My trip to Krakow and Wroclaw, Poland, in April was both my first time in Eastern Europe and my first time REALLY traveling alone. (I did 10 days by myself in Spain before, but since I was living there, I only half-count it; I spoke the language, knew the bus lines, was familiar with the food, etc.) And it was a smashing success—one of the best travel experiences I’ve ever had—though I’m not entirely sure what to attribute it to: Is the eastern half of the continent new and exciting to me? Is Poland just a gem in itself? Or is traveling alone the greatest thing to ever happen? Perhaps it was the perfect trifecta.
While Poland, and in particular Krakow, is hardly an obscure destination, it is certainly not yet on tourists’ bucket lists the way that Paris or Barcelona are. Prague and Budapest are still the main draws for Eastern Europe, leaving Krakow slightly more untouched (though this is all changing, and Poland’s tourist industry is skyrocketing).
The fact that Eastern Europe is less treaded territory, and also that many countries don’t use the Euro (and have weaker economies) means great deals and exchange rates. Traveling through Europe doesn’t have to mean shelling out 20 bucks for a meal and glass of wine. The sheer fact that Poland was so affordable added to my love for it—it’s simply easier to enjoy a place when you’re not stressing over pursestrings.
For example, rooms in hostels ranging from perfectly acceptable to top of the line cost me between 5–9 euros, breakfast included. (Poland uses the zloty, but I converted everything to euros in my mind because that’s what I’m earning. The exchange rate is about 4 zloty to 1 euro, or 3 zloty to 1 USD). A full lunch meal in Krakow would set you back about 4 euros. Pierogies (Polish dumplings, or simply Heaven) were 30 cents a pop. A 4-hour bus ride between Krakow and Wroclaw was less than 4 euros, and came complete with a waiter serving a mid-ride coffee and snack (!). (I used the company Polskibus, which also gives you better deals the further in advance you book.) Of course more touristy things like a tour of Aushwitz concentration camp* were priced closer in line with Western Europe (I paid about 23 euros), but when everything else is so cheap, you can more freely budget for the important points on your itinerary.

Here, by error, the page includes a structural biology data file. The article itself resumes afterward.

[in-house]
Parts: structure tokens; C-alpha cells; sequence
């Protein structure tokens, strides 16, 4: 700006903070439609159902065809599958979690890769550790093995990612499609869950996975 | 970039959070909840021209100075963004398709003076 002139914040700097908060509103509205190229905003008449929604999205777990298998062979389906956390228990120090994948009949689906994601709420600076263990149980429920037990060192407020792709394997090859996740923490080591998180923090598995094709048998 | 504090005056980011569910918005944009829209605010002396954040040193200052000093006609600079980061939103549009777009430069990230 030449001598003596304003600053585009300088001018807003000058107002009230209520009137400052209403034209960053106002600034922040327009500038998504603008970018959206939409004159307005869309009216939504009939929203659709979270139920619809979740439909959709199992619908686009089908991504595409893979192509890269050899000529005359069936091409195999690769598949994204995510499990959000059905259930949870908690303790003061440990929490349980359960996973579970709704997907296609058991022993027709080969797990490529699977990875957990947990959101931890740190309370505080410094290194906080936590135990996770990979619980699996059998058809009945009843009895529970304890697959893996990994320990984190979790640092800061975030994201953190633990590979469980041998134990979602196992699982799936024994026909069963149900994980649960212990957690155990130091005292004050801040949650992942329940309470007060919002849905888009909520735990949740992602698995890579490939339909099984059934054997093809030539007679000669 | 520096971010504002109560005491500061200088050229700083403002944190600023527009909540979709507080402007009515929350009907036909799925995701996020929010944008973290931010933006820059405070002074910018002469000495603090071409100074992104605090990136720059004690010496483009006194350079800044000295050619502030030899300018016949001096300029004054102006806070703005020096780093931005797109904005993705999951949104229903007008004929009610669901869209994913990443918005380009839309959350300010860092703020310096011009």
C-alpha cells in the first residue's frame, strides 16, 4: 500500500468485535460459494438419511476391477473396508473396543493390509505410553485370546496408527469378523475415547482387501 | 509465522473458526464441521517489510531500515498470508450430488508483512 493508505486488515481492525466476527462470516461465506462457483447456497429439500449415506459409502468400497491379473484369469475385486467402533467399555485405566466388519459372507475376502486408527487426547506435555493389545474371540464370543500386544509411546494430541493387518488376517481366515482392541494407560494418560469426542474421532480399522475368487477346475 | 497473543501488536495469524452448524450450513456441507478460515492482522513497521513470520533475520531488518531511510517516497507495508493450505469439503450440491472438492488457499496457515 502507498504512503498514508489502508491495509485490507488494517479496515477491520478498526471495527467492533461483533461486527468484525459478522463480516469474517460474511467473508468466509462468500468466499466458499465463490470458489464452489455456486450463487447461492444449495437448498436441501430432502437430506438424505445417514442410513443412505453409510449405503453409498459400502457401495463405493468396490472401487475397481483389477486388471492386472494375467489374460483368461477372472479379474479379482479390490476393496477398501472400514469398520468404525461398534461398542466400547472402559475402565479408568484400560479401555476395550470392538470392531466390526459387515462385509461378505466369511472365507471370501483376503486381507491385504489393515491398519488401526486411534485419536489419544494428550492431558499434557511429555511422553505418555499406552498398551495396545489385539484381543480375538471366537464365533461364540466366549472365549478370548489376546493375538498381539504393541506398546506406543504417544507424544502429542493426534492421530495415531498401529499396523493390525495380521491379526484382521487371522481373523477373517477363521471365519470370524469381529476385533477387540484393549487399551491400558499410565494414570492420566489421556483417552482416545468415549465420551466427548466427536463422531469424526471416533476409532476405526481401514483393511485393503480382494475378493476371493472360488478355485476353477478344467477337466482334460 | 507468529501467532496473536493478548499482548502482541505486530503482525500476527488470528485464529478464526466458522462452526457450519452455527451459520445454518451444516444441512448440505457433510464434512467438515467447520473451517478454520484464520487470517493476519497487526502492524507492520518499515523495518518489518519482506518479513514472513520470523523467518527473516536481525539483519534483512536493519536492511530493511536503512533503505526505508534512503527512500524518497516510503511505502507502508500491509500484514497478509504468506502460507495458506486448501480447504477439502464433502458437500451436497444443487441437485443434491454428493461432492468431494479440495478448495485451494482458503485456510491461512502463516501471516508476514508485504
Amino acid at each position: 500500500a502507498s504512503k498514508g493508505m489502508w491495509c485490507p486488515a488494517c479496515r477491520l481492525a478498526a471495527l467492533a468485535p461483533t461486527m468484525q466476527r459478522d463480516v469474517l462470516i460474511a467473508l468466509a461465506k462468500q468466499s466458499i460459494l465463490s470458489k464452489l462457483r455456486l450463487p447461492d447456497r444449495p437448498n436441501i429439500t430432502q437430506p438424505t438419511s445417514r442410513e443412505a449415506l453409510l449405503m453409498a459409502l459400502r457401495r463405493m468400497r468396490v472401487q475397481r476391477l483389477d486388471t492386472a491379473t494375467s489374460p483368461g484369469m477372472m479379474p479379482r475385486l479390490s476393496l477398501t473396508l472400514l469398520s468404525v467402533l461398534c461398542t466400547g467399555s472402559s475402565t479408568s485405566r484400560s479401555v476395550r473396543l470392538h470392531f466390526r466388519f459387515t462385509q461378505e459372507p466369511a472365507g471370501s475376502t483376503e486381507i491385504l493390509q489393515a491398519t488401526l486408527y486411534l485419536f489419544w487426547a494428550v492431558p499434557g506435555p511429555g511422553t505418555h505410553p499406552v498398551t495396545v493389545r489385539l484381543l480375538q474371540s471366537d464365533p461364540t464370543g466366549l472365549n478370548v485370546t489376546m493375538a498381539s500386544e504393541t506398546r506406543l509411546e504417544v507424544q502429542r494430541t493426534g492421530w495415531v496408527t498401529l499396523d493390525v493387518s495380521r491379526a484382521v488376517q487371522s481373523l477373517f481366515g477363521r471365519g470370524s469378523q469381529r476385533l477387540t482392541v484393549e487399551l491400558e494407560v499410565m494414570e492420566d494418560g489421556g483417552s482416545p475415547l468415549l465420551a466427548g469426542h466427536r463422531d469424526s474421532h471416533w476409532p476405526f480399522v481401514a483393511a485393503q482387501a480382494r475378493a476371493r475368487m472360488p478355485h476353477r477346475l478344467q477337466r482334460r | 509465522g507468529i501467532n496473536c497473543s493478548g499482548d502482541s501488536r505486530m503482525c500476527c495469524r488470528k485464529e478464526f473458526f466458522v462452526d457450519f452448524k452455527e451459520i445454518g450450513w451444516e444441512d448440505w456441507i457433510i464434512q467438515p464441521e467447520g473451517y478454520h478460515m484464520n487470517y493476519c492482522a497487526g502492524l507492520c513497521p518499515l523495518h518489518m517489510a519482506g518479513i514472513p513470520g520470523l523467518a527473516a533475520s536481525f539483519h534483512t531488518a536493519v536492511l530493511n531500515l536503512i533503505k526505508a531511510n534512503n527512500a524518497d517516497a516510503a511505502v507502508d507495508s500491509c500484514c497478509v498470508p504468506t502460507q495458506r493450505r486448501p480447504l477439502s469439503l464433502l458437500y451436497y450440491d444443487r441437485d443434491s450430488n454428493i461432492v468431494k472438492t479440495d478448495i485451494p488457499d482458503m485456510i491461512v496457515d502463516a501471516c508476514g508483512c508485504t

Next year I plan on almost exclusively exploring Eastern Europe during my vacation breaks.
Polish Culture and History
I’ve read countless blogs and accounts of travelers through Eastern Europe who exclaim, “Call me crazy, but I’m obsessed with all things Holocaust!” I’m fascinated as well, but it annoys me so much that people think they are the exception because they have some “weird” interest in the horrors of WWII history. You are not cool, different, or somehow indie for being interested in tragedy. You are not some sort of hip “crazy.”
You are normal. You are human. Humans are drawn to atrocities.
But I digress.
I am entirely fascinated by Holocaust history, just like millions of other girls and boys who read The Diary of Anne Frank growing up; I’ve watched Schindler’s List and The Pianist; I’ve read the disturbing memoir of the commander at Auschwitz. On my first trip to Europe I visited Mauthausen concentration camp in Austria, and just recently in Amsterdam I took a tour of Anne Frank’s secret annex.
When I thought of traveling to Poland, I was intrigued for two reasons: I heard Krakow was a beating European city, and the site of some of the worst crimes against humanity. I couldn’t get it out of my head. And while it doesn’t seem like the happiest of destinations, I had to go.
One line really stuck with me from a walking tour in Wroclaw. The guide was talking about Poland’s rich and varied history, spanning well over 1,000 years, but what a shame it is that the only association most people have with the country is the Holocaust. “People remember us as Europe’s graveyard,” he said. And he was right—I had specifically traveled to Poland to learn more about its tragic past.
But while it’s unfortunate that Poland is remembered for its great sadness, its recent history is also a reality that many visitors want to face and learn more about. Traveling to the “graveyard” itself is a truly eye-opening and poignant experience. For years you read about this stuff in school, you watch Hollywood attempt to recreate it, you hear references in the news. But walking the streets of the Krakow ghetto (where 18,000 Jews were crammed into housing fit for 3,000), entering the barracks at Auschwitz and Berkenau concentration camps, stepping foot into Oskar Schindler’s metalware factory, and gathering in the plaza where thousands of innocent lives were shipped off to their death—while not necessarily a pleasant way to spend a vacation, it was certainly once of the most meaningful trips I’ve ever taken.